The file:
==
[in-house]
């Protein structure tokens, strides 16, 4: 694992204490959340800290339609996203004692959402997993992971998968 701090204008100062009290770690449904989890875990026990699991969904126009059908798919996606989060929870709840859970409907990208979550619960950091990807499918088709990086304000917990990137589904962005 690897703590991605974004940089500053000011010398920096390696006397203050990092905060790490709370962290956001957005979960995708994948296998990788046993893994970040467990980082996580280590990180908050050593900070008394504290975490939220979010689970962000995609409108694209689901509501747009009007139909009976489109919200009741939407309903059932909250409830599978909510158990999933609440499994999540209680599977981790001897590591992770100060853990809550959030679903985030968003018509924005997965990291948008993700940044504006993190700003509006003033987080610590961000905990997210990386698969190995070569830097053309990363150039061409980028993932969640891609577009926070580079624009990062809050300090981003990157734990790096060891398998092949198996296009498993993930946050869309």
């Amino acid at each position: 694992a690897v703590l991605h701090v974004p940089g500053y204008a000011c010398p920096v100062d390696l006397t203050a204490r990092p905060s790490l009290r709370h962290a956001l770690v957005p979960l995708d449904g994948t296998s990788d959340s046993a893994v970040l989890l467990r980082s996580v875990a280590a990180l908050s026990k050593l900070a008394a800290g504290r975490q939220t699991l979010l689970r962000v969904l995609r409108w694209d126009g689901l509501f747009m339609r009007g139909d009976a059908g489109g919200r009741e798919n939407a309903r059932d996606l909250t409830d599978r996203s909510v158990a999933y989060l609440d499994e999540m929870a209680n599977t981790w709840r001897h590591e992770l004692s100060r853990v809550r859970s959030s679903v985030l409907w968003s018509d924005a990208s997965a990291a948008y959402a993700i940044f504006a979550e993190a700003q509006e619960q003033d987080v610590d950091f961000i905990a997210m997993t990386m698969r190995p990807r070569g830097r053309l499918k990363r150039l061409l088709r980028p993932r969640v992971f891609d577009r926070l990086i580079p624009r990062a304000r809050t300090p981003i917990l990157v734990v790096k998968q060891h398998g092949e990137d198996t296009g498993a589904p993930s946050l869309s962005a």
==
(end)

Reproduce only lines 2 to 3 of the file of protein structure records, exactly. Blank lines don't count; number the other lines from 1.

């Protein structure tokens, strides 16, 4: 694992204490959340800290339609996203004692959402997993992971998968 701090204008100062009290770690449904989890875990026990699991969904126009059908798919996606989060929870709840859970409907990208979550619960950091990807499918088709990086304000917990990137589904962005 690897703590991605974004940089500053000011010398920096390696006397203050990092905060790490709370962290956001957005979960995708994948296998990788046993893994970040467990980082996580280590990180908050050593900070008394504290975490939220979010689970962000995609409108694209689901509501747009009007139909009976489109919200009741939407309903059932909250409830599978909510158990999933609440499994999540209680599977981790001897590591992770100060853990809550959030679903985030968003018509924005997965990291948008993700940044504006993190700003509006003033987080610590961000905990997210990386698969190995070569830097053309990363150039061409980028993932969640891609577009926070580079624009990062809050300090981003990157734990790096060891398998092949198996296009498993993930946050869309």
């Amino acid at each position: 694992a690897v703590l991605h701090v974004p940089g500053y204008a000011c010398p920096v100062d390696l006397t203050a204490r990092p905060s790490l009290r709370h962290a956001l770690v957005p979960l995708d449904g994948t296998s990788d959340s046993a893994v970040l989890l467990r980082s996580v875990a280590a990180l908050s026990k050593l900070a008394a800290g504290r975490q939220t699991l979010l689970r962000v969904l995609r409108w694209d126009g689901l509501f747009m339609r009007g139909d009976a059908g489109g919200r009741e798919n939407a309903r059932d996606l909250t409830d599978r996203s909510v158990a999933y989060l609440d499994e999540m929870a209680n599977t981790w709840r001897h590591e992770l004692s100060r853990v809550r859970s959030s679903v985030l409907w968003s018509d924005a990208s997965a990291a948008y959402a993700i940044f504006a979550e993190a700003q509006e619960q003033d987080v610590d950091f961000i905990a997210m997993t990386m698969r190995p990807r070569g830097r053309l499918k990363r150039l061409l088709r980028p993932r969640v992971f891609d577009r926070l990086i580079p624009r990062a304000r809050t300090p981003i917990l990157v734990v790096k998968q060891h398998g092949e990137d198996t296009g498993a589904p993930s946050l869309s962005a």